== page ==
View Ireland: Collecting Photography
Curated by Anne Hodge, Curator of Prints and Drawings; and Sarah McAuliffe, Curatorial Fellow, NGI Hugh Lane Room, NGI, Merrion Square West, Dublin 2, runs to 2 February 2020
The first image that meets the eye of the visitor to this select show of Irish photographs is one of Evelyn Hofer’s remarkable images from Dublin: a Portrait (1967) in which her most evocative images were well matched by a fine text by V. S. Pritchett — to my mind one of the finest photo books ever produced on Dublin.
The National Gallery has only just started to collect photographs, and this new departure is to be warmly welcomed. In a small case some early samples of different kinds of photo images are displayed.
But then the show leaps to the 1950s.
What is here will be for many people an eye-opening, mind-altering experience”
This means that more than a century of photo images are passed over: but time and careful curating will solve that. When one thinks that after the 1880s when Kodaks were introduced, millions of images have been made in Ireland, one realises the task.
Though one looks in vain for Cartier-Bresson and Lee Miller (they are on the agenda for future shows), this is a very varied selection of master photographers. It focuses, however, on the now vanished Dublin of the two post-war decades, a city of ruins, demolition, old faces and small children, the working men and girls having emigrated, very much a country for old people (contrary to what Yeats claimed). I was delighted though to see those remarkable local pictures by Dennis Dinneen of Macroom were found a place.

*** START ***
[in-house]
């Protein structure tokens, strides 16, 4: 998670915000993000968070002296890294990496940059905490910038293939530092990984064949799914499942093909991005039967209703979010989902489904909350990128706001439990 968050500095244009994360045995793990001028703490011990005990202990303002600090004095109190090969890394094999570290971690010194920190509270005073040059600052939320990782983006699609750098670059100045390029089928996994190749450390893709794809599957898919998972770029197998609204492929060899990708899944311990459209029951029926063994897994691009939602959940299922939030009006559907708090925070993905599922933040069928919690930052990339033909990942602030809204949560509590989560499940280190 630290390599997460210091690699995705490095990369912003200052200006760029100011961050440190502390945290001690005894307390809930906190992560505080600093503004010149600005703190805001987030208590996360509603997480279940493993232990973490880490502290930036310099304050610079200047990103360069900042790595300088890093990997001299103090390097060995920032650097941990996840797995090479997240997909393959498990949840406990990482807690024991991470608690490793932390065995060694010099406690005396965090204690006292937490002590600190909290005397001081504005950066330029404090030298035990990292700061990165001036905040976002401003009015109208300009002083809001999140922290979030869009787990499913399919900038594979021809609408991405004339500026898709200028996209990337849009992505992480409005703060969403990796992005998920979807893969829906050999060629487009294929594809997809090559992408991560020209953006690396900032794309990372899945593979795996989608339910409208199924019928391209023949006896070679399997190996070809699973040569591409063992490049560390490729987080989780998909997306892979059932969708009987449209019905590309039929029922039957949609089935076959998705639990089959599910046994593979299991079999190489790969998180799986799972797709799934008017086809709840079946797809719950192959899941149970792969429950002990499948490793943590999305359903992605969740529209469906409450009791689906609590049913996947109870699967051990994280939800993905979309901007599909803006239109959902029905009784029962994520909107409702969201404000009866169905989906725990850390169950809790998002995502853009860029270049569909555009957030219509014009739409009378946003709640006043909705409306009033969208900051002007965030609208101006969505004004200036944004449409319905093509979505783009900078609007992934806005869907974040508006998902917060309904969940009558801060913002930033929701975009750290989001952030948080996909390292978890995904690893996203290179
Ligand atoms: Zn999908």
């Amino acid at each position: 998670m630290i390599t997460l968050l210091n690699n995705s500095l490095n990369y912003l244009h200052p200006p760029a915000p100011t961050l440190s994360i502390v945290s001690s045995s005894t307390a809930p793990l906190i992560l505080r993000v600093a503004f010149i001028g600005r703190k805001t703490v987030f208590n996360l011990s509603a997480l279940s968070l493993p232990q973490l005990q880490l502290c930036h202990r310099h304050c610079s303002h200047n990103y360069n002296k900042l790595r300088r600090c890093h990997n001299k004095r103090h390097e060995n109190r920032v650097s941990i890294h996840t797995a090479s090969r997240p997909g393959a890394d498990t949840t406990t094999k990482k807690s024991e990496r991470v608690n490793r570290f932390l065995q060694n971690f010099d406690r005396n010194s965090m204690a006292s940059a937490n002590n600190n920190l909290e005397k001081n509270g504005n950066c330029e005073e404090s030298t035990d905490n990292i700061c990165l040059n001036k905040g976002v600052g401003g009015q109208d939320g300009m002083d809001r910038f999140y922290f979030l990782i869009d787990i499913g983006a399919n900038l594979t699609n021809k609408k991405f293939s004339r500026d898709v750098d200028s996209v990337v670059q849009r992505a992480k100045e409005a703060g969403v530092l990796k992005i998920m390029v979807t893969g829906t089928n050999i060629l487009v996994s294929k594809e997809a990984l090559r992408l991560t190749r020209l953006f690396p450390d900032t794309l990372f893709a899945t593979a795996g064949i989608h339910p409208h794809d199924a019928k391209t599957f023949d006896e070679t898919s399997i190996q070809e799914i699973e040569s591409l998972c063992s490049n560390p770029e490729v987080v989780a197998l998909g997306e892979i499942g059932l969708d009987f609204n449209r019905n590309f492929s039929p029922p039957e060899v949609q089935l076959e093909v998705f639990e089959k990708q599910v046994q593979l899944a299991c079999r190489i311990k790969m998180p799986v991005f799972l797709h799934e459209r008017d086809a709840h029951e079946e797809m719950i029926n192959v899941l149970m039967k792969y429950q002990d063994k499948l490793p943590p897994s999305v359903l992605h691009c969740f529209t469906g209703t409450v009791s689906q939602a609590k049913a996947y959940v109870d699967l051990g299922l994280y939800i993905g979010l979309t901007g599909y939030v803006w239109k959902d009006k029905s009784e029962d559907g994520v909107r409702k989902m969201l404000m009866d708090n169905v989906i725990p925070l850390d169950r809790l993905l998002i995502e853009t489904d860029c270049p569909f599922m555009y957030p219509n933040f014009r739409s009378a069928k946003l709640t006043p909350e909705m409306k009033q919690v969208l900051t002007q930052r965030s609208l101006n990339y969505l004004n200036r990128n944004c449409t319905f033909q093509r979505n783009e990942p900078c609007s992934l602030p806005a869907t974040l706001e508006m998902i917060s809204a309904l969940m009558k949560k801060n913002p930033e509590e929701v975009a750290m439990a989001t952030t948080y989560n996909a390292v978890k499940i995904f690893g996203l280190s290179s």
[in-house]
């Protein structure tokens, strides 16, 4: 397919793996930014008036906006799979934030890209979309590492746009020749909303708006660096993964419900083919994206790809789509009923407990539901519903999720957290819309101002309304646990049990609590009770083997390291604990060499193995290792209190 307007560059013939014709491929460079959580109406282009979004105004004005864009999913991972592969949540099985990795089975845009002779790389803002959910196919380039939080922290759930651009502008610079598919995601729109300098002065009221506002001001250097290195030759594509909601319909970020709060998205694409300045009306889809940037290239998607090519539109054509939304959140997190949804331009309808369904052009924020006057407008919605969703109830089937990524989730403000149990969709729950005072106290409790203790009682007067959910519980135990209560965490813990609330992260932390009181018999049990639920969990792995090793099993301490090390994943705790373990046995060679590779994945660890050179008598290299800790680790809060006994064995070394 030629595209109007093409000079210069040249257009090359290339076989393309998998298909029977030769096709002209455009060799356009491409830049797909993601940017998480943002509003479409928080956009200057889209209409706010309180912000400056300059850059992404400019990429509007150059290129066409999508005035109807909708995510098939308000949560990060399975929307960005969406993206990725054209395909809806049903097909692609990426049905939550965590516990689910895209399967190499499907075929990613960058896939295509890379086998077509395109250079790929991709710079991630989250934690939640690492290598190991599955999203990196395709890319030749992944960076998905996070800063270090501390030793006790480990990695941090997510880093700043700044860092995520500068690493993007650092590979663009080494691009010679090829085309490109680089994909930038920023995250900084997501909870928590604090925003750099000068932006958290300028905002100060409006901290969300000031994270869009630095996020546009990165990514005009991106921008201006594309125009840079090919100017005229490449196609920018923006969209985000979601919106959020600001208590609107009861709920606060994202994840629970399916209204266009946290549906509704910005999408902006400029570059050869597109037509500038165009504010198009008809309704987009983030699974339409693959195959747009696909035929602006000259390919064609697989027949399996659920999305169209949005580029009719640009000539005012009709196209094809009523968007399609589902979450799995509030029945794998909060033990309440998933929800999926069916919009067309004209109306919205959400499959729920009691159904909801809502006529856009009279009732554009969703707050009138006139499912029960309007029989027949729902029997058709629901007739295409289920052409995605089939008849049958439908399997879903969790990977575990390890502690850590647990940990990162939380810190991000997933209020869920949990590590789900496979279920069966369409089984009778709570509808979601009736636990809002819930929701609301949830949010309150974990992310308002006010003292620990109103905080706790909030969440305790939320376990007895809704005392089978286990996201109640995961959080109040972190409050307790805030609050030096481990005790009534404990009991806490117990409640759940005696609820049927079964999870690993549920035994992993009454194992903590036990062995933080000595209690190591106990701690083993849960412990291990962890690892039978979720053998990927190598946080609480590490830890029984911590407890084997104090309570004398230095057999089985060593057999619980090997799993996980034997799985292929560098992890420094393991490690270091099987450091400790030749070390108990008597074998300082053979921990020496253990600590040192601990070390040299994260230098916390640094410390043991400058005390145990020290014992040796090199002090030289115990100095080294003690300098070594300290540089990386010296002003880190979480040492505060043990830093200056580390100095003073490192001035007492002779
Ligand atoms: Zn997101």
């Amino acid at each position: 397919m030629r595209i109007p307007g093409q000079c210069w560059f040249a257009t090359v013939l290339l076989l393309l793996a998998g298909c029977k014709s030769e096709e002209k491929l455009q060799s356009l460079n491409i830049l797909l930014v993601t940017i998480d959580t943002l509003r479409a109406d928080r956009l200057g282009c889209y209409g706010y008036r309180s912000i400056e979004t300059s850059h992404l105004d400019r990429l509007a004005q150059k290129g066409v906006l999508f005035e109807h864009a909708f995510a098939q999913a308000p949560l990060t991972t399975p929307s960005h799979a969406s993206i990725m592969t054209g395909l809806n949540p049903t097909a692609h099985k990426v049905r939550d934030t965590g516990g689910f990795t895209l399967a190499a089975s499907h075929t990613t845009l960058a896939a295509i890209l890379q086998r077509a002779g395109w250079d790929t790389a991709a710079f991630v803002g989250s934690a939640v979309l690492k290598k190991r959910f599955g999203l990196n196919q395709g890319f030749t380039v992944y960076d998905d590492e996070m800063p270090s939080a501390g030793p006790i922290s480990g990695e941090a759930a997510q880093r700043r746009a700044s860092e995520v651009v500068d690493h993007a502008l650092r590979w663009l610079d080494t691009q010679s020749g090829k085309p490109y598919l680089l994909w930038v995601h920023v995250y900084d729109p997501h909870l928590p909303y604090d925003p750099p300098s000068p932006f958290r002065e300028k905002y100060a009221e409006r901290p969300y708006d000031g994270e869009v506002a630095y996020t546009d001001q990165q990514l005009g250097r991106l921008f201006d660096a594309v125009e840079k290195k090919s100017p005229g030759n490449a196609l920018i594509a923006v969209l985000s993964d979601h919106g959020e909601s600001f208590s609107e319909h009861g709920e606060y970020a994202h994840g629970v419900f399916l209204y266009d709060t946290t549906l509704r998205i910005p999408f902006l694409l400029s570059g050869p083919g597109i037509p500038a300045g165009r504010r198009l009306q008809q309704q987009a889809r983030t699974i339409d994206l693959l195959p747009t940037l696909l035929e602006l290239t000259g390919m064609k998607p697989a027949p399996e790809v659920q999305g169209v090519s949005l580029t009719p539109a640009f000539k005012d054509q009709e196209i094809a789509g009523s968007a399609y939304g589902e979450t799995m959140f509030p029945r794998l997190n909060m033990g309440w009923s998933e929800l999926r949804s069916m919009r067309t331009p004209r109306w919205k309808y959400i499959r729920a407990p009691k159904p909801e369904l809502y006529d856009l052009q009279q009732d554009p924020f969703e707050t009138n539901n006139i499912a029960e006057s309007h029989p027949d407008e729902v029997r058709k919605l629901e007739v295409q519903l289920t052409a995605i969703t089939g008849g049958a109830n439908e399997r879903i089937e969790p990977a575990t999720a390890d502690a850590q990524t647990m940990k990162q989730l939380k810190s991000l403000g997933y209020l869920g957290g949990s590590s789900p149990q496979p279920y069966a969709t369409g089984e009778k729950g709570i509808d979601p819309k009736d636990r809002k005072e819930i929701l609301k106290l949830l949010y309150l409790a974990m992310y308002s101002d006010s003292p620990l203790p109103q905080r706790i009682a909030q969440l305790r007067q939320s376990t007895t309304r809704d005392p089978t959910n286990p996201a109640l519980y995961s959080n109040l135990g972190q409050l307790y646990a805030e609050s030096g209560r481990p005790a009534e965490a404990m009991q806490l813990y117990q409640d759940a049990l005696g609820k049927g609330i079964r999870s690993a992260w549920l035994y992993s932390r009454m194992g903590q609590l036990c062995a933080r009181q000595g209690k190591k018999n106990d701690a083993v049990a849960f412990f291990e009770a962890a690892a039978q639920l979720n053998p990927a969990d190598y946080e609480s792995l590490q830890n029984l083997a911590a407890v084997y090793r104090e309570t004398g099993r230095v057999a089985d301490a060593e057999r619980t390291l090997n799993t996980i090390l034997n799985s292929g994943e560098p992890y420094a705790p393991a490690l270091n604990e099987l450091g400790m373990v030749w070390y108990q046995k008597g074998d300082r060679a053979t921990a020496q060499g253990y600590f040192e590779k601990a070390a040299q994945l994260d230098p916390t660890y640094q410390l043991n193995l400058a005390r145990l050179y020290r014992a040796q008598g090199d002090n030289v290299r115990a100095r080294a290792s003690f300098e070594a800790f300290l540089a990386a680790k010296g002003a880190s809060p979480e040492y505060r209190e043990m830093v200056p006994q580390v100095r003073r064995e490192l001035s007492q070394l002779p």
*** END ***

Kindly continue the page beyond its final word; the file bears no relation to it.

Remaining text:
One photographer, Leipzig-born Lutz Dille, comments on his images: “I prefer to photograph on the street. That’s where I think people are most themselves. where they are at their most honest.”
This idea pervades many of the other images too, but it is often a bleak honesty.
The show does not neglect that diaspora: we have ‘Francis Bacon’ by Bill Brandt, a haunting image made on the bleak height of Primrose Hill in north London, and a moving image of an Irish dance hall in New York, that might be in Offaly.
I prefer to photograph on the street. That’s where I think people are most themselves”
Space precludes a roll call of the artists in the show, but what is here will be for many people an eye-opening, mind-altering experience, a brief taste of what will clearly become a remarkable addition to the national collections.